The study involved 1,016 generally healthy adults who had moderately elevated levels of LDL (bad) cholesterol and no heart disease or diabetes. Participants were randomly assigned to take either a placebo…simvastatin (Zocor) at 20 mg…or pravastatin (Pravachol) at 40 mg. (These are standard, relatively modest statin dosages.) The capsules, taken daily for six months, looked identical, and neither the participants nor the researchers knew at the time which group was receiving which treatment. At the end of the study, participants reported how much energy they had, comparing how they felt after six months on the pills with how they had felt at the start of the study. They used a five-point scale ranging from "much less" to "much more" to rate their energy level and degree of exertional fatigue (such as fatigue during exercise).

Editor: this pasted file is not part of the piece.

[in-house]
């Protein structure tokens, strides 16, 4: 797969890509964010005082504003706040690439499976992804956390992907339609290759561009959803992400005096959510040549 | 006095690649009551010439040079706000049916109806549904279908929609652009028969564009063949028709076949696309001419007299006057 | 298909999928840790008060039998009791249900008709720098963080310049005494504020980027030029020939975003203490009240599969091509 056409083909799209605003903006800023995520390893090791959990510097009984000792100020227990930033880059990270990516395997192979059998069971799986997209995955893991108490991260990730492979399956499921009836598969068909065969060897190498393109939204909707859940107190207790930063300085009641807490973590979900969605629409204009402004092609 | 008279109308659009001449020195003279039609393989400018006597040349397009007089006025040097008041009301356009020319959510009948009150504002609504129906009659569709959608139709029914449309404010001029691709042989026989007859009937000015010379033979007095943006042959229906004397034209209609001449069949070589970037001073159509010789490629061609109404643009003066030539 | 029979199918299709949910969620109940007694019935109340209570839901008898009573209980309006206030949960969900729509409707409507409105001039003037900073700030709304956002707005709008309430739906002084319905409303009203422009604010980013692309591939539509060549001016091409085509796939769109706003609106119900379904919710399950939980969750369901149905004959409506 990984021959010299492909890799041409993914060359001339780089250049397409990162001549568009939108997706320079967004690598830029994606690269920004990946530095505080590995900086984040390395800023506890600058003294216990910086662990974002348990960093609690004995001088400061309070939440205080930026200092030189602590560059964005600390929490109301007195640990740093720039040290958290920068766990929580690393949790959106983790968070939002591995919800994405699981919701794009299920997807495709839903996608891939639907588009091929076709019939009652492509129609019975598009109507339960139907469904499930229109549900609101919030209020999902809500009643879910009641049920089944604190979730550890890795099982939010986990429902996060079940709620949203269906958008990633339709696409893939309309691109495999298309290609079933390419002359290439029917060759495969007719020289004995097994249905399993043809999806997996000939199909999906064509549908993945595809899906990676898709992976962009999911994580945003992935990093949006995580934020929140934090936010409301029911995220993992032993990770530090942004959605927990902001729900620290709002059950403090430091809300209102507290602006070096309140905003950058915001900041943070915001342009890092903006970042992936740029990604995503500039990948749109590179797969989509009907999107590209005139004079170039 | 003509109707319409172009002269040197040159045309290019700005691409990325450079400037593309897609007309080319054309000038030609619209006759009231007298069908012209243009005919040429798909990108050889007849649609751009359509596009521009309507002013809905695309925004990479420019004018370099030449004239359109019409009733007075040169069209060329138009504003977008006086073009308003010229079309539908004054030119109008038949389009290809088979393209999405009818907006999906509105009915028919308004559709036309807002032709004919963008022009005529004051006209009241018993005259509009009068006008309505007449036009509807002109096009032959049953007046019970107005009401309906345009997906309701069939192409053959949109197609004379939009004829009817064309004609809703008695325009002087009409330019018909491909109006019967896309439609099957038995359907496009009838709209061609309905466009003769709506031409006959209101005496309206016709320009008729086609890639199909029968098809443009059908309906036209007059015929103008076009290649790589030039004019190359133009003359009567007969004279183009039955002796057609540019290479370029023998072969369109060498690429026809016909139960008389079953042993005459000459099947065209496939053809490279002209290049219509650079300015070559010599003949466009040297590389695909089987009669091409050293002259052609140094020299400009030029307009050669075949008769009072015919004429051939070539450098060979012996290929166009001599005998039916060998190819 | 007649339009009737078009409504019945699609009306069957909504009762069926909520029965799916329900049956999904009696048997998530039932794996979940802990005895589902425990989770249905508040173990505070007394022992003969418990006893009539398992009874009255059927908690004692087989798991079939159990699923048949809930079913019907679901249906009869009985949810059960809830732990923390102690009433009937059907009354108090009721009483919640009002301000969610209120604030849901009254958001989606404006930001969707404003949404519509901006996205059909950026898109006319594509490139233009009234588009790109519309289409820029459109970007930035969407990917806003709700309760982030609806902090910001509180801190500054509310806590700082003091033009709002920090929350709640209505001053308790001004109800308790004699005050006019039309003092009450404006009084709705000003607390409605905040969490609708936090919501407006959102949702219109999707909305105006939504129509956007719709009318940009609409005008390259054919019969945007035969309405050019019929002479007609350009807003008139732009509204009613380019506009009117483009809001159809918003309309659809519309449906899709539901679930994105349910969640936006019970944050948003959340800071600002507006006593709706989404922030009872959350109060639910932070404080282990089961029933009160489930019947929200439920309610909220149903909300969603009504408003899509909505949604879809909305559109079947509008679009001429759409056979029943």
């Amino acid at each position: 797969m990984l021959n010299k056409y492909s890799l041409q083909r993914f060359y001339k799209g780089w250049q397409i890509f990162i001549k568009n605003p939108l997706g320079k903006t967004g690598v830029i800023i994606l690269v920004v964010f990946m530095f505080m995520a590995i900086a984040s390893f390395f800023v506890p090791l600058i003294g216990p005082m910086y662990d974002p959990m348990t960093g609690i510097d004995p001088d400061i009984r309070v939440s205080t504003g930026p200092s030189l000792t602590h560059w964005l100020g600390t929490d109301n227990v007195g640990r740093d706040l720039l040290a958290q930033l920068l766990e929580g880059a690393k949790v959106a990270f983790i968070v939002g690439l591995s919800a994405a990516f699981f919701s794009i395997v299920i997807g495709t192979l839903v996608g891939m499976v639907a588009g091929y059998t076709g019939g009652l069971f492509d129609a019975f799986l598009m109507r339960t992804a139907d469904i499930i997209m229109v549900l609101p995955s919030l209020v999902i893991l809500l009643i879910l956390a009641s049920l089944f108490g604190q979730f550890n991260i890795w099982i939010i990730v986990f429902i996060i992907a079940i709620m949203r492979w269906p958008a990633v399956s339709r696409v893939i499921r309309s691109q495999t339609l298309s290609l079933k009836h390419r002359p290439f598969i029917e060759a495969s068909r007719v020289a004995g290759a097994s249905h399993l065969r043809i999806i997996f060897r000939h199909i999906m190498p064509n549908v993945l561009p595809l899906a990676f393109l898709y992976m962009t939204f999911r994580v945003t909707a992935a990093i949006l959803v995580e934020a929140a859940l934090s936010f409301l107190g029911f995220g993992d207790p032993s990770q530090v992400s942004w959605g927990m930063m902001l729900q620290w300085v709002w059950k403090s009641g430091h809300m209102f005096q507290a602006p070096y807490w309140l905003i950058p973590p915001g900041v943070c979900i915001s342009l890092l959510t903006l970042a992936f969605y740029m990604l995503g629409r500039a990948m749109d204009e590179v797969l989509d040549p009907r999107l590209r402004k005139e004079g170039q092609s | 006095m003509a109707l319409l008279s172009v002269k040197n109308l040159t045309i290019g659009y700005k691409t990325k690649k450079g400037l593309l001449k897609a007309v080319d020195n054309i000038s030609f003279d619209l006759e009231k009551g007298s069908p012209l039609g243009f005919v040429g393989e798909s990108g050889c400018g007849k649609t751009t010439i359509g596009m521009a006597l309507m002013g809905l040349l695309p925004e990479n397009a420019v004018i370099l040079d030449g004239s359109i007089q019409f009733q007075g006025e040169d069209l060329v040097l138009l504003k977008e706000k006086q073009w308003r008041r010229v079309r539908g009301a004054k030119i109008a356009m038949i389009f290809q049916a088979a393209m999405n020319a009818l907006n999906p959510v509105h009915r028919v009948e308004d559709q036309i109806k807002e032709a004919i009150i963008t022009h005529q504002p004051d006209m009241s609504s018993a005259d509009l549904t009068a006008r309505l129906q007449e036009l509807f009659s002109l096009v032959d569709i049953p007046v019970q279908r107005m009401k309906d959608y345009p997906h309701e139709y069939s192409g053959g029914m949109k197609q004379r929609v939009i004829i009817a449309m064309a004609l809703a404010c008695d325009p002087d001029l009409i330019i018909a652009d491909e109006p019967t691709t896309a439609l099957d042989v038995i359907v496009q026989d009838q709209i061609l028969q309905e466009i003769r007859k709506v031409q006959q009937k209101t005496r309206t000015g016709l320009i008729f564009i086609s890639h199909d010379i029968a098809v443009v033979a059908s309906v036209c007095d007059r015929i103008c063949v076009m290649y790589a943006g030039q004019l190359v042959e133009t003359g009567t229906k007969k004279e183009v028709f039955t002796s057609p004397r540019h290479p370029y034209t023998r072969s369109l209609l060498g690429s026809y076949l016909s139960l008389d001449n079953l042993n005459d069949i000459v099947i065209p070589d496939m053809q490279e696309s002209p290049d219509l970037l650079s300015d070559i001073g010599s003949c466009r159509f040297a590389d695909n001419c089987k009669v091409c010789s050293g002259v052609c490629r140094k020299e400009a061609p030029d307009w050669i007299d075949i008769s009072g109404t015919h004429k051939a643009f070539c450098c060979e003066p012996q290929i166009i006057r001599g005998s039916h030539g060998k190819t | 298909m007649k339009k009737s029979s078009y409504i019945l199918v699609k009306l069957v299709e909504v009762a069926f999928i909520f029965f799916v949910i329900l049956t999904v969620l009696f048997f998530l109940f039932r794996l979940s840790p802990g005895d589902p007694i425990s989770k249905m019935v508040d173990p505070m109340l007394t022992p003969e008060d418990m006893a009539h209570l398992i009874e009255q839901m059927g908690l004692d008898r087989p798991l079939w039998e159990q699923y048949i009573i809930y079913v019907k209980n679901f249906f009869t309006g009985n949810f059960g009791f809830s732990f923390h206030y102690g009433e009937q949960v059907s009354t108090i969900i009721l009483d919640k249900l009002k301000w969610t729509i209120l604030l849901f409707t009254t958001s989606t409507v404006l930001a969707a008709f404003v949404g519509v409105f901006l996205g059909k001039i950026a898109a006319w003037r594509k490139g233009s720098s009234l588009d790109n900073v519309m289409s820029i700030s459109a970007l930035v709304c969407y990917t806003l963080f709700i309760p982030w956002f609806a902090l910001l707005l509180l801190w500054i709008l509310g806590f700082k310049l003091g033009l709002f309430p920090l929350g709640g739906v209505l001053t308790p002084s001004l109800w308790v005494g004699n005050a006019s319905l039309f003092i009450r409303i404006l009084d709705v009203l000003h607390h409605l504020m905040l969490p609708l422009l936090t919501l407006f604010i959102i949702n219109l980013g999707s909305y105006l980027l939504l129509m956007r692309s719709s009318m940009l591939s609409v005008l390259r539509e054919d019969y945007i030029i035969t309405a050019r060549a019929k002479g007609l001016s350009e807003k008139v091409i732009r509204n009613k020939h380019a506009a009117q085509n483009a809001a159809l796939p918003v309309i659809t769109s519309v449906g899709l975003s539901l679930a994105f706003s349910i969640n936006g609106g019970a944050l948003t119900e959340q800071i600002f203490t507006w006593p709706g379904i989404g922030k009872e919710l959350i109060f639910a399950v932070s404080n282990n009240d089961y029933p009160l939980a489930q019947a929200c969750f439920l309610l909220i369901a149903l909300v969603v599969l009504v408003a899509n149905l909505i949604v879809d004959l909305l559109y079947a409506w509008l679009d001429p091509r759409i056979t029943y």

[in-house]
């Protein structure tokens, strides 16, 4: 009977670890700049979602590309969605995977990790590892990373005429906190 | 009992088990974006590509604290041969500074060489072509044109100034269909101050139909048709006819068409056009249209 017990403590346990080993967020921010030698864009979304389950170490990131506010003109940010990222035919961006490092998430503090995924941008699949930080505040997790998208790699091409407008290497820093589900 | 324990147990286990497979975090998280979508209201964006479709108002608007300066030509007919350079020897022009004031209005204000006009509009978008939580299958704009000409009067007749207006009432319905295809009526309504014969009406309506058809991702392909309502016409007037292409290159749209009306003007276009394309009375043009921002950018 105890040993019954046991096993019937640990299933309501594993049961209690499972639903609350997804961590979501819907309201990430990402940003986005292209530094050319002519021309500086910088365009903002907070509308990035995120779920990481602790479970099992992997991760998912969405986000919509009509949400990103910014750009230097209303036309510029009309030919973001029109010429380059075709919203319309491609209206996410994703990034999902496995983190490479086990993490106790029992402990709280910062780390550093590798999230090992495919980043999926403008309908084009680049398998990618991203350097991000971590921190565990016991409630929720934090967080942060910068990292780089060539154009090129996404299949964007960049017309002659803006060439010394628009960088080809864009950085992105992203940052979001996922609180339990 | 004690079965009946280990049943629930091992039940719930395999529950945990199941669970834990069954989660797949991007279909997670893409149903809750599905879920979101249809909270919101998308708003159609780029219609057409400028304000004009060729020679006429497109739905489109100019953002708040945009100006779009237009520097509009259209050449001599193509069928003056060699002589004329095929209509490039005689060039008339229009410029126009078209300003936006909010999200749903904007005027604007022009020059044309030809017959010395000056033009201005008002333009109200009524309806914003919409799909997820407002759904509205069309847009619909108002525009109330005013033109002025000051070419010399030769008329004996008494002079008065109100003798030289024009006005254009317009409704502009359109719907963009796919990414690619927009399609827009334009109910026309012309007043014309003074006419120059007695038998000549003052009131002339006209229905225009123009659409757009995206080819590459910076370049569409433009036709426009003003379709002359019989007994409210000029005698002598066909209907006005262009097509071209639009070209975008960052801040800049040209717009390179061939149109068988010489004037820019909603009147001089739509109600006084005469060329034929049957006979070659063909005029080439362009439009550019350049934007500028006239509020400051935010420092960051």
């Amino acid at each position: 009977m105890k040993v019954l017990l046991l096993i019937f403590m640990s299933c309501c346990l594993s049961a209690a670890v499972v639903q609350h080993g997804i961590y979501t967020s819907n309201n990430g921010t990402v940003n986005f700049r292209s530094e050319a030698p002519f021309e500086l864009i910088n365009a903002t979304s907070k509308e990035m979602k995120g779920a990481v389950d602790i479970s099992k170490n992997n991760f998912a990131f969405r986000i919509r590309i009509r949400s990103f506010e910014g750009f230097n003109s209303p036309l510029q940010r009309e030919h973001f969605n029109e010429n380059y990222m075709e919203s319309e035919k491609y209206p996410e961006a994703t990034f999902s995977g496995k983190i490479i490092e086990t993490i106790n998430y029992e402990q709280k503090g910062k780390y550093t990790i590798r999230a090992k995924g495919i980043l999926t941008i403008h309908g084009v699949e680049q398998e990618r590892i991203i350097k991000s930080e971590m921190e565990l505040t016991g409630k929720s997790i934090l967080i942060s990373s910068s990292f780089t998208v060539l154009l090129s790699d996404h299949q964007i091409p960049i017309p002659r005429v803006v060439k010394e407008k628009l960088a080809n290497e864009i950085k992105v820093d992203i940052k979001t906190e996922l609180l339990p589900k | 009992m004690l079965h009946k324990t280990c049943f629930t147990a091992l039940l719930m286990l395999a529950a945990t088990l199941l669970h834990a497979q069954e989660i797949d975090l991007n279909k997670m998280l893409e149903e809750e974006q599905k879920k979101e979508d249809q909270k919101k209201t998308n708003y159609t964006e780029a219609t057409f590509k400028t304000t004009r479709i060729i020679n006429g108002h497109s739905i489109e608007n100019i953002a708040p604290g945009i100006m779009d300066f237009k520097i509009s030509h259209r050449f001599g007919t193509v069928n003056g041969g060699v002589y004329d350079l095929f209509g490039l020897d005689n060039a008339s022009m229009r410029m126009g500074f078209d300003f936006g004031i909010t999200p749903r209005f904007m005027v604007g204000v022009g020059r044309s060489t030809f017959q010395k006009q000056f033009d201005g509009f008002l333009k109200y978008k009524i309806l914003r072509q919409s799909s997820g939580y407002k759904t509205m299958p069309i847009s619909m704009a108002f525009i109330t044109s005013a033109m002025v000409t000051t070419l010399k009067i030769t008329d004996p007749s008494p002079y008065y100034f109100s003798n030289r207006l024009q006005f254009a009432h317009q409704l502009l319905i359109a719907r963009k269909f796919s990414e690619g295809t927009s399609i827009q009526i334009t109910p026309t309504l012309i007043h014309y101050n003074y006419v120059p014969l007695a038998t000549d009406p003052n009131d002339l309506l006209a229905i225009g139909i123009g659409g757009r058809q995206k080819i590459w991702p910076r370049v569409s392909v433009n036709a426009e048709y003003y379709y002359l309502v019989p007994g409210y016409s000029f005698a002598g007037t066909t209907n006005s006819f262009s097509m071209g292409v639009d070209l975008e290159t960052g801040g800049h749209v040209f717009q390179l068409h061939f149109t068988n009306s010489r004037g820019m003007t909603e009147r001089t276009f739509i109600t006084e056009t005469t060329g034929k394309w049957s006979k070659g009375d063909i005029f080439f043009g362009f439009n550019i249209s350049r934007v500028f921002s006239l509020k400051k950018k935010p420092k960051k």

Findings: Statin users were much more likely than placebo users to experience a decrease in energy…worsened exertional fatigue…or both. These side effects were somewhat worse with simvastatin than with pravastatin (though simvastatin was more effective at reducing cholesterol)…and were significantly more pronounced in women than in men. In fact, among female simvastatin users, four out of 10 experienced one type of energy loss, while two out of 10 reported both types of energy loss. Worrisome: Researchers noted that this side effect could signal some mechanism by which statins adversely affect cell health.
About 25% of Americans ages 45 and up take statins. If you are among them and you feel that the drug is sapping your energy…
Source: Beatrice A. Golomb, MD, PhD, is a professor of medicine at the University of California, San Diego School of Medicine and lead author of a research letter published in Archives of Internal Medicine. The findings in this study stem from a larger study that focused on statins’ effects on thinking, mood and behavior.